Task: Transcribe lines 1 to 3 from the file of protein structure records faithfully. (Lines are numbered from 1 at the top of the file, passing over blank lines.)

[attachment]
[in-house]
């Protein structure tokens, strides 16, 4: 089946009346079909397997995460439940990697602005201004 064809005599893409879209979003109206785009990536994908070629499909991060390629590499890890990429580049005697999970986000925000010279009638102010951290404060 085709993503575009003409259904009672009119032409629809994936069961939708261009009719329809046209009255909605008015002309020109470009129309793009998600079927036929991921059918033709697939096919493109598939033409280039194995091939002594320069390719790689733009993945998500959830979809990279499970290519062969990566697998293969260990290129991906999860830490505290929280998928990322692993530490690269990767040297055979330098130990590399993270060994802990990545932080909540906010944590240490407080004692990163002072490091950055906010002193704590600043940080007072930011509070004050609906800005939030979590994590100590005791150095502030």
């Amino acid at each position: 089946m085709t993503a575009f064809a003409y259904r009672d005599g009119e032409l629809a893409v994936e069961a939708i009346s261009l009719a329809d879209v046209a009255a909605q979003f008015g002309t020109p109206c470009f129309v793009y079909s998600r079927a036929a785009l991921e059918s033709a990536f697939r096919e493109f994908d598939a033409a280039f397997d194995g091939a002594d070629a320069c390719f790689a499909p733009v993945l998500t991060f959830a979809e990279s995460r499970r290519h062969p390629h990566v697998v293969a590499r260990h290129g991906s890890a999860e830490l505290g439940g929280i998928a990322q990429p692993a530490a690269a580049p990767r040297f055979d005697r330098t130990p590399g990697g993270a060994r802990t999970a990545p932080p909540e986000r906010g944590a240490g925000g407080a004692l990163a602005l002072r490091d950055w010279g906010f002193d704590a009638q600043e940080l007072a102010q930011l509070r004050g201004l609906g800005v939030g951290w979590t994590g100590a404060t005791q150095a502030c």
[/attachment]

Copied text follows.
[in-house]
């Protein structure tokens, strides 16, 4: 089946009346079909397997995460439940990697602005201004 064809005599893409879209979003109206785009990536994908070629499909991060390629590499890890990429580049005697999970986000925000010279009638102010951290404060 085709993503575009003409259904009672009119032409629809994936069961939708261009009719329809046209009255909605008015002309020109470009129309793009998600079927036929991921059918033709697939096919493109598939033409280039194995091939002594320069390719790689733009993945998500959830979809990279499970290519062969990566697998293969260990290129991906999860830490505290929280998928990322692993530490690269990767040297055979330098130990590399993270060994802990990545932080909540906010944590240490407080004692990163002072490091950055906010002193704590600043940080007072930011509070004050609906800005939030979590994590100590005791150095502030």
């Amino acid at each position: 089946m085709t993503a575009f064809a003409y259904r009672d005599g009119e032409l629809a893409v994936e069961a939708i009346s261009l009719a329809d879209v046209a009255a909605q979003f008015g002309t020109p109206c470009f129309v793009y079909s998600r079927a036929a785009l991921e059918s033709a990536f697939r096919e493109f994908d598939a033409a280039f397997d194995g091939a002594d070629a320069c390719f790689a499909p733009v993945l998500t991060f959830a979809e990279s995460r499970r290519h062969p390629h990566v697998v293969a590499r260990h290129g991906s890890a999860e830490l505290g439940g929280i998928a990322q990429p692993a530490a690269a580049p990767r040297f055979d005697r330098t130990p590399g990697g993270a060994r802990t999970a990545p932080p909540e986000r906010g944590a240490g925000g407080a004692l990163a602005l002072r490091d950055w010279g906010f002193d704590a009638q600043e940080l007072a102010q930011l509070r004050g201004l609906g800005v939030g951290w979590t994590g100590a404060t005791q150095a502030c």